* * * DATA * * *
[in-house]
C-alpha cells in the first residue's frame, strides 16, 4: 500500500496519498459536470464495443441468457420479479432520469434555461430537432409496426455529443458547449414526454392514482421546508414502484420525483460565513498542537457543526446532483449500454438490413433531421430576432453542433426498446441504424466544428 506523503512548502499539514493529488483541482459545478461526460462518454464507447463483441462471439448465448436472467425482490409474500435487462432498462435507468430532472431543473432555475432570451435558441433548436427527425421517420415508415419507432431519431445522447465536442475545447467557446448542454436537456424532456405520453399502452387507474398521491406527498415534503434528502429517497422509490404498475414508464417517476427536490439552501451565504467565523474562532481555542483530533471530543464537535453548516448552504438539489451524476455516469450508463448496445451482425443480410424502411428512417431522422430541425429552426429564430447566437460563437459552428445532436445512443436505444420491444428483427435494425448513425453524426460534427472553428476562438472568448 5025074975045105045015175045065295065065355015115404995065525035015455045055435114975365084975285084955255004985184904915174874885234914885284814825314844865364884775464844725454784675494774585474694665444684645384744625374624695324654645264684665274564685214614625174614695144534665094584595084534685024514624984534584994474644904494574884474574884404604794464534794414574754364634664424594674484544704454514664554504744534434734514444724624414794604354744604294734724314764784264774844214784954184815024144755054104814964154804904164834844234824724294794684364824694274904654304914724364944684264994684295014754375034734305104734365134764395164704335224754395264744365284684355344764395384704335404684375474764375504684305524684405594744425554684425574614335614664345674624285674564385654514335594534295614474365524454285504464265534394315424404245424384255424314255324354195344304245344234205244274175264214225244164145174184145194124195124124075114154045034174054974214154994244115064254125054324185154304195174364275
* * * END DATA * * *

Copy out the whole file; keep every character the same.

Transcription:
[in-house]
C-alpha cells in the first residue's frame, strides 16, 4: 500500500496519498459536470464495443441468457420479479432520469434555461430537432409496426455529443458547449414526454392514482421546508414502484420525483460565513498542537457543526446532483449500454438490413433531421430576432453542433426498446441504424466544428 506523503512548502499539514493529488483541482459545478461526460462518454464507447463483441462471439448465448436472467425482490409474500435487462432498462435507468430532472431543473432555475432570451435558441433548436427527425421517420415508415419507432431519431445522447465536442475545447467557446448542454436537456424532456405520453399502452387507474398521491406527498415534503434528502429517497422509490404498475414508464417517476427536490439552501451565504467565523474562532481555542483530533471530543464537535453548516448552504438539489451524476455516469450508463448496445451482425443480410424502411428512417431522422430541425429552426429564430447566437460563437459552428445532436445512443436505444420491444428483427435494425448513425453524426460534427472553428476562438472568448 5025074975045105045015175045065295065065355015115404995065525035015455045055435114975365084975285084955255004985184904915174874885234914885284814825314844865364884775464844725454784675494774585474694665444684645384744625374624695324654645264684665274564685214614625174614695144534665094584595084534685024514624984534584994474644904494574884474574884404604794464534794414574754364634664424594674484544704454514664554504744534434734514444724624414794604354744604294734724314764784264774844214784954184815024144755054104814964154804904164834844234824724294794684364824694274904654304914724364944684264994684295014754375034734305104734365134764395164704335224754395264744365284684355344764395384704335404684375474764375504684305524684405594744425554684425574614335614664345674624285674564385654514335594534295614474365524454285504464265534394315424404245424384255424314255324354195344304245344234205244274175264214225244164145174184145194124195124124075114154045034174054974214154994244115064254125054324185154304195174364275